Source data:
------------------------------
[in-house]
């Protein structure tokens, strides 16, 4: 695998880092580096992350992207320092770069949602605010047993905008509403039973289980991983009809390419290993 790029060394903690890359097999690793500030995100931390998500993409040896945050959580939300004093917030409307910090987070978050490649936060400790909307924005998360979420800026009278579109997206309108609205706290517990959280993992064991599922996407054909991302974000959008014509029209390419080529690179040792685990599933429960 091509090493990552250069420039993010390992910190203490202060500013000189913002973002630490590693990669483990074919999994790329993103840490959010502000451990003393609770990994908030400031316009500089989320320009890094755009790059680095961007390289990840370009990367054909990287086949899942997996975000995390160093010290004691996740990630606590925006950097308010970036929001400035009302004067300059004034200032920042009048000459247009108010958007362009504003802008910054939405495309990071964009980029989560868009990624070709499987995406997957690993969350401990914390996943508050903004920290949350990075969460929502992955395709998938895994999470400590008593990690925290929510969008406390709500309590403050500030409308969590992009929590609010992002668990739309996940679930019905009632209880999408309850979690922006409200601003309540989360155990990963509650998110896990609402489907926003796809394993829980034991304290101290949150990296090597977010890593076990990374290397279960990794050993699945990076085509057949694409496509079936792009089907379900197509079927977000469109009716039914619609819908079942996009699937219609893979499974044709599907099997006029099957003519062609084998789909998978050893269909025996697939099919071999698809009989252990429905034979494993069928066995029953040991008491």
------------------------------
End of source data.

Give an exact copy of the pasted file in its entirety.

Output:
[in-house]
């Protein structure tokens, strides 16, 4: 695998880092580096992350992207320092770069949602605010047993905008509403039973289980991983009809390419290993 790029060394903690890359097999690793500030995100931390998500993409040896945050959580939300004093917030409307910090987070978050490649936060400790909307924005998360979420800026009278579109997206309108609205706290517990959280993992064991599922996407054909991302974000959008014509029209390419080529690179040792685990599933429960 091509090493990552250069420039993010390992910190203490202060500013000189913002973002630490590693990669483990074919999994790329993103840490959010502000451990003393609770990994908030400031316009500089989320320009890094755009790059680095961007390289990840370009990367054909990287086949899942997996975000995390160093010290004691996740990630606590925006950097308010970036929001400035009302004067300059004034200032920042009048000459247009108010958007362009504003802008910054939405495309990071964009980029989560868009990624070709499987995406997957690993969350401990914390996943508050903004920290949350990075969460929502992955395709998938895994999470400590008593990690925290929510969008406390709500309590403050500030409308969590992009929590609010992002668990739309996940679930019905009632209880999408309850979690922006409200601003309540989360155990990963509650998110896990609402489907926003796809394993829980034991304290101290949150990296090597977010890593076990990374290397279960990794050993699945990076085509057949694409496509079936792009089907379900197509079927977000469109009716039914619609819908079942996009699937219609893979499974044709599907099997006029099957003519062609084998789909998978050893269909025996697939099919071999698809009989252990429905034979494993069928066995029953040991008491």